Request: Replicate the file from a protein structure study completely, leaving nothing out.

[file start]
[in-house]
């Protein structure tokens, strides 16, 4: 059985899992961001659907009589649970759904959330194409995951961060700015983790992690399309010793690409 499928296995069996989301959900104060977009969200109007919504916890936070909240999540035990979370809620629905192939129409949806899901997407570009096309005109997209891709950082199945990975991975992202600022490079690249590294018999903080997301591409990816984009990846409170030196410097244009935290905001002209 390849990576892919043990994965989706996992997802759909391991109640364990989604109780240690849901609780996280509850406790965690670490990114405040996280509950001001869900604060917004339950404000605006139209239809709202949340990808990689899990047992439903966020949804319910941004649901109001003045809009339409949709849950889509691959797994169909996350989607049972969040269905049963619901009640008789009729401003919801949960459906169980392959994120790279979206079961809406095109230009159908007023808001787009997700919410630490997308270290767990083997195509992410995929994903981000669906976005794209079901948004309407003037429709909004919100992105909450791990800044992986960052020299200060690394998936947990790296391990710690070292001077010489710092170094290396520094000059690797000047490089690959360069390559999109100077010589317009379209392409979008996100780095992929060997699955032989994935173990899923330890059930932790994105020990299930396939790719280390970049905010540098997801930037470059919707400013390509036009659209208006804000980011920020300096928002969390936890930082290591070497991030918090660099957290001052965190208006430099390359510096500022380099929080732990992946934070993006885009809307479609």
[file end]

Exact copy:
[in-house]
């Protein structure tokens, strides 16, 4: 059985899992961001659907009589649970759904959330194409995951961060700015983790992690399309010793690409 499928296995069996989301959900104060977009969200109007919504916890936070909240999540035990979370809620629905192939129409949806899901997407570009096309005109997209891709950082199945990975991975992202600022490079690249590294018999903080997301591409990816984009990846409170030196410097244009935290905001002209 390849990576892919043990994965989706996992997802759909391991109640364990989604109780240690849901609780996280509850406790965690670490990114405040996280509950001001869900604060917004339950404000605006139209239809709202949340990808990689899990047992439903966020949804319910941004649901109001003045809009339409949709849950889509691959797994169909996350989607049972969040269905049963619901009640008789009729401003919801949960459906169980392959994120790279979206079961809406095109230009159908007023808001787009997700919410630490997308270290767990083997195509992410995929994903981000669906976005794209079901948004309407003037429709909004919100992105909450791990800044992986960052020299200060690394998936947990790296391990710690070292001077010489710092170094290396520094000059690797000047490089690959360069390559999109100077010589317009379209392409979008996100780095992929060997699955032989994935173990899923330890059930932790994105020990299930396939790719280390970049905010540098997801930037470059919707400013390509036009659209208006804000980011920020300096928002969390936890930082290591070497991030918090660099957290001052965190208006430099390359510096500022380099929080732990992946934070993006885009809307479609």